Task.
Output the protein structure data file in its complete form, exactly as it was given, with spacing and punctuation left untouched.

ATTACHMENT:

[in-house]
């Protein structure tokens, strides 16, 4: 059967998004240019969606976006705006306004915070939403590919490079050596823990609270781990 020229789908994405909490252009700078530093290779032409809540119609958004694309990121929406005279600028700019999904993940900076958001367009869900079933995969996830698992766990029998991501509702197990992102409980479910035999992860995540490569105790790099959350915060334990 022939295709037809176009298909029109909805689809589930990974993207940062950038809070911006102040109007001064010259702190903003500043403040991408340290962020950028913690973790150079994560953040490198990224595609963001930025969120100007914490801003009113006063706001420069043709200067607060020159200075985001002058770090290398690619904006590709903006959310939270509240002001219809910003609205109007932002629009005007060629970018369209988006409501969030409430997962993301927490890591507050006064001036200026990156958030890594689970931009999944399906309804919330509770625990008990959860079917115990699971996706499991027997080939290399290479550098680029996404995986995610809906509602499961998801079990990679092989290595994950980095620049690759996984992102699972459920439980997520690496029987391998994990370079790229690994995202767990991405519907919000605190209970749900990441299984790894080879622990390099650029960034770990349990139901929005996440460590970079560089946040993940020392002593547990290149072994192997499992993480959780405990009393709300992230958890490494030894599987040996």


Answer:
[in-house]
């Protein structure tokens, strides 16, 4: 059967998004240019969606976006705006306004915070939403590919490079050596823990609270781990 020229789908994405909490252009700078530093290779032409809540119609958004694309990121929406005279600028700019999904993940900076958001367009869900079933995969996830698992766990029998991501509702197990992102409980479910035999992860995540490569105790790099959350915060334990 022939295709037809176009298909029109909805689809589930990974993207940062950038809070911006102040109007001064010259702190903003500043403040991408340290962020950028913690973790150079994560953040490198990224595609963001930025969120100007914490801003009113006063706001420069043709200067607060020159200075985001002058770090290398690619904006590709903006959310939270509240002001219809910003609205109007932002629009005007060629970018369209988006409501969030409430997962993301927490890591507050006064001036200026990156958030890594689970931009999944399906309804919330509770625990008990959860079917115990699971996706499991027997080939290399290479550098680029996404995986995610809906509602499961998801079990990679092989290595994950980095620049690759996984992102699972459920439980997520690496029987391998994990370079790229690994995202767990991405519907919000605190209970749900990441299984790894080879622990390099650029960034770990349990139901929005996440460590970079560089946040993940020392002593547990290149072994192997499992993480959780405990009393709300992230958890490494030894599987040996």